Transtorno do Deficit de Atenção com Hiperatividade/terapia , Terapia Comportamental/métodos , Betacoronavirus , Infecções por Coronavirus/prevenção & controle , Pandemias/prevenção & controle , Pais/psicologia , Pneumonia Viral/prevenção & controle , Psicoterapia de Grupo/métodos , Telemedicina/métodos , Transtorno do Deficit de Atenção com Hiperatividade/psicologia , Cuidadores/psicologia , Criança , Pré-Escolar , Feminino , Humanos , Masculino
4.
Medicine (Baltimore) ; 99(30): e21164, 2020 Jul 24.
Artigo em Inglês | MEDLINE | ID: mdl-32791690

RESUMO

BACKGROUND/OBJECTIVE: Both athletes with and without disabilities can develop burnout symptoms. However, athletes with disabilities may face different or more challenges compared to their counterparts without disabilities. The present study aimed at ascertaining the effect of digital storytelling intervention on burnout thoughts of adolescent-athletes with disabilities. METHOD: This study is a randomized controlled trial involving a total of 171 adolescent-athletes with disabilities who showed a high degree of burnout symptoms. These adolescent-athletes were randomly assigned to either an intervention group (n = 85) or a waitlisted control group (n = 86). The treatment intervention for the adolescent-athletes was digital stories which were created based on the framework of rational emotive behaviour therapy (REBT). The Athlete Burnout Questionnaire was used for gathering of data at three different times (baseline, post-test and follow up). Data were analyzed using repeated measure analysis of variance at a significant level of 0.05. RESULTS: Results showed that the digital storytelling intervention based on REBT significantly reduced burnout thoughts among disabled adolescent-athletes in the intervention group compared to athletes in the waitlisted control group as measured by the Athlete Burnout Questionnaire. Additionally, at follow-up evaluation, it was observed that the decrease in burnout scores was maintained by those athletes in the digital storytelling intervention. CONCLUSION: Digital storytelling intervention based on rational emotive behaviour therapy shows great potentials in addressing burnout among adolescent-athletes with disabilities.


Assuntos
Atletas/psicologia , Terapia Comportamental/métodos , Esgotamento Psicológico/terapia , Pessoas com Deficiência/psicologia , Narração , Adolescente , Esgotamento Psicológico/psicologia , Feminino , Humanos , Masculino , Inquéritos e Questionários , Pensamento , Adulto Jovem
5.
JAMA ; 324(7): 682-699, 2020 08 18.
Artigo em Inglês | MEDLINE | ID: mdl-32809007

RESUMO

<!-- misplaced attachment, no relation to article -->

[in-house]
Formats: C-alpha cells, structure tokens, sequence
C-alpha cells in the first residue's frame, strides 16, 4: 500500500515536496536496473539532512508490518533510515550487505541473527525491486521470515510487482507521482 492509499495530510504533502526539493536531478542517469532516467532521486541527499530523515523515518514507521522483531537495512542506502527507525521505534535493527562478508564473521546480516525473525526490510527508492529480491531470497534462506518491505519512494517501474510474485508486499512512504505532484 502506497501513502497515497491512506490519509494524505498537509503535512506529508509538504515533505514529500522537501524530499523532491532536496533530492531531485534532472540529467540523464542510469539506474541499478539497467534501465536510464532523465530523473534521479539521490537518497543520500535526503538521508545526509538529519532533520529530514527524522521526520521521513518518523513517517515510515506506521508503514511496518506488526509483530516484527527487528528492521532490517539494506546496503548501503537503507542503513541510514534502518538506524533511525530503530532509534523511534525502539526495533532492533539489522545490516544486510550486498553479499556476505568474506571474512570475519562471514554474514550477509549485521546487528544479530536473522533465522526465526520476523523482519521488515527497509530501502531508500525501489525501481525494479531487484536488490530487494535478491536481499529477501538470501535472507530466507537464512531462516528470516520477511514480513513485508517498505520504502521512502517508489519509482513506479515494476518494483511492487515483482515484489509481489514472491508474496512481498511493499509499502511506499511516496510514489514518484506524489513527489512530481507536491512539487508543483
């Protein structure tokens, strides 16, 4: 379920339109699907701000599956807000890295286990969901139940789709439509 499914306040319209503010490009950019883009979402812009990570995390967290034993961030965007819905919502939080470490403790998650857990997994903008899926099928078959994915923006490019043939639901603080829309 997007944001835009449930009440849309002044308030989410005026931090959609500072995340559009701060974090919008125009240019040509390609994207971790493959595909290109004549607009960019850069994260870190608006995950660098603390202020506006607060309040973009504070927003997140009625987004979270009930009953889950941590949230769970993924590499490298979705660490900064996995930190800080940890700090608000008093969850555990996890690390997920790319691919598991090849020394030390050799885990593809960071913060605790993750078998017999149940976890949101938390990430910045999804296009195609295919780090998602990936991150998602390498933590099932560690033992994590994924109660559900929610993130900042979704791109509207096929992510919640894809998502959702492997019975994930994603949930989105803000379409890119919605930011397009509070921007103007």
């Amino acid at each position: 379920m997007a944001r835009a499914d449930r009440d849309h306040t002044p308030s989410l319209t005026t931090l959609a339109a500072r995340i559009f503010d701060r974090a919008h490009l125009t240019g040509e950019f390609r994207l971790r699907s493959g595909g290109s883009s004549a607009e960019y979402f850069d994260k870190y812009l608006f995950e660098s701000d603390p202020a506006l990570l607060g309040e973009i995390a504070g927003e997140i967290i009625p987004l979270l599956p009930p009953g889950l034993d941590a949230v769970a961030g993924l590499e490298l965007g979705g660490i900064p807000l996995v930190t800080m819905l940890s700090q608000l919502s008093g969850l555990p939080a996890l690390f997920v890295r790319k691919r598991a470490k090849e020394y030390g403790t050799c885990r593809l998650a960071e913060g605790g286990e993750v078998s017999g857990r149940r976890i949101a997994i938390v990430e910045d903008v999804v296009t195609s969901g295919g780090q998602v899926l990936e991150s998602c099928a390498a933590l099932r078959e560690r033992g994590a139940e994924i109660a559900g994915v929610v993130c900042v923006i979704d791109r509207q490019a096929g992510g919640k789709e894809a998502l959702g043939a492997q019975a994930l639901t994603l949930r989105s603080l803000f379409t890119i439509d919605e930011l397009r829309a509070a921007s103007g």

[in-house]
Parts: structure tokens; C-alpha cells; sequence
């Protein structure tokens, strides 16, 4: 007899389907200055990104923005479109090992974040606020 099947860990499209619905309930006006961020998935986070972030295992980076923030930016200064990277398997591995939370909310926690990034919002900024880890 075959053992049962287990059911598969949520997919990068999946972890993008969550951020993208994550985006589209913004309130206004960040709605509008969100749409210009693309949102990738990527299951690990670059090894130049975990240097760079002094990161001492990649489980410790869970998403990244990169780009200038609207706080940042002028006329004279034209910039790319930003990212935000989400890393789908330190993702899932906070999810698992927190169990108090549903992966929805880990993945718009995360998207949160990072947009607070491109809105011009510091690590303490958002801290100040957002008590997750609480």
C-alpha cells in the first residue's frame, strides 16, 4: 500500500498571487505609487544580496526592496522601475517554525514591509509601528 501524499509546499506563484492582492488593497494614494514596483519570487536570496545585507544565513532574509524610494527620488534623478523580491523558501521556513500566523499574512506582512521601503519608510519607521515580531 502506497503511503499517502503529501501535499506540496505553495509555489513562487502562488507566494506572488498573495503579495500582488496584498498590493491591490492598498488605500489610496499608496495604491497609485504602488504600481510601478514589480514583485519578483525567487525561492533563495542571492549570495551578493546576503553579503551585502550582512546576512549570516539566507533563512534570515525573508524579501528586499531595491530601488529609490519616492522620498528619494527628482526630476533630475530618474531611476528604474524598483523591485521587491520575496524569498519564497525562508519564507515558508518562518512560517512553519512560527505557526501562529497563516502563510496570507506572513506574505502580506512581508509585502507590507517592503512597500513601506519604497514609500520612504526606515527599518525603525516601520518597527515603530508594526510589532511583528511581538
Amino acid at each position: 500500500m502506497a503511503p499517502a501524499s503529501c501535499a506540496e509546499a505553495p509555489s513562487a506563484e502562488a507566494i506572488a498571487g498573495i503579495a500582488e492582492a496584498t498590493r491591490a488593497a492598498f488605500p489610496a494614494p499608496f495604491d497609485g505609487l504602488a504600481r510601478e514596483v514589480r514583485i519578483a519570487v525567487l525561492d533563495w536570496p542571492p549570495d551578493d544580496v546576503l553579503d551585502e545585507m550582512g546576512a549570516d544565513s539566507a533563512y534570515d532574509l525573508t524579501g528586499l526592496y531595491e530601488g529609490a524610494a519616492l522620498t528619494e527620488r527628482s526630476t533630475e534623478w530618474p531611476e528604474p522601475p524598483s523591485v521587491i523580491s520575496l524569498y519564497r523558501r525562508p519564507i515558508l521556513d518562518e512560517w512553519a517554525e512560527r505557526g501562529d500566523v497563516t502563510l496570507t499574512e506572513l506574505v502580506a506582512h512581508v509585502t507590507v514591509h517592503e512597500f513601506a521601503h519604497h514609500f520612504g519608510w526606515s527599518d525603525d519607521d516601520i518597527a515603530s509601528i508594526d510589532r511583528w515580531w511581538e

Importance: Increasing rates of preventable sexually transmitted infections (STIs) in the US pose substantial burdens to health and well-being. Objective: To update evidence for the US Preventive Services Task Force (USPSTF) on effectiveness of behavioral counseling interventions for preventing STIs. Data Sources: Studies from the previous USPSTF review (2014); literature published January 2013 through May 31, 2019, in MEDLINE, PubMed (for publisher-supplied records only), PsycINFO, and Cochrane Central Register of Controlled Trials. Ongoing surveillance through May 22, 2020. Study Selection: Good- and fair-quality randomized and nonrandomized controlled intervention studies of behavioral counseling interventions for adolescents and adults conducted in primary care settings were included. Studies with active comparators only or limited to individuals requiring specialist care for STI risk-related comorbidities were excluded. Data Extraction and Synthesis: Dual risk of bias assessment, with inconsistent ratings adjudicated by a third team member. Study data were abstracted into prespecified forms. Pooled odds ratios (ORs) were estimated using the DerSimonian and Laird method or the restricted maximum likelihood method with Knapp-Hartung adjustment. Main Outcomes and Measures: Differences in STI diagnoses, self-reported condom use, and self-reported unprotected sex at 3 months or more after baseline. Results: The review included 37 randomized trials and 2 nonrandomized controlled intervention studies (N = 65 888; 13 good-quality, 26 fair-quality) recruited from primary care settings in the US. Study populations were composed predominantly of heterosexual adolescents and young adults (12 to 25 years), females, and racial and ethnic minorities at increased risk for STIs. Nineteen trials (n = 52 072) reported STI diagnoses as outcomes (3 to 17 months' follow-up); intervention was associated with reduced STI incidence (OR, 0.66 [95% CI, 0.54-0.81; I2 = 74%]). Absolute differences in STI acquisition between groups varied widely depending on baseline population STI risk and intervention effectiveness, ranging from 19% fewer to 4% more people acquiring STI. Thirty-four trials (n = 21 417) reported behavioral change outcomes. Interventions were associated with self-reported behavioral change (eg, increased condom use) that reduce STI risk (OR, 1.31 [95% CI, 1.10-1.56; I2 = 40%, n = 5253). There was limited evidence on persistence of intervention effects beyond 1 year. No harms were identified in 7 studies (n = 3458) reporting adverse outcomes. Conclusions and Relevance: Behavioral counseling interventions for individuals seeking primary health care were associated with reduced incidence of STIs. Group or individual counseling sessions lasting more than 2 hours were associated with larger reductions in STI incidence, and interventions of shorter duration also were associated with STI prevention, although evidence was limited on whether the STI reductions associated with these interventions persisted beyond 1 year.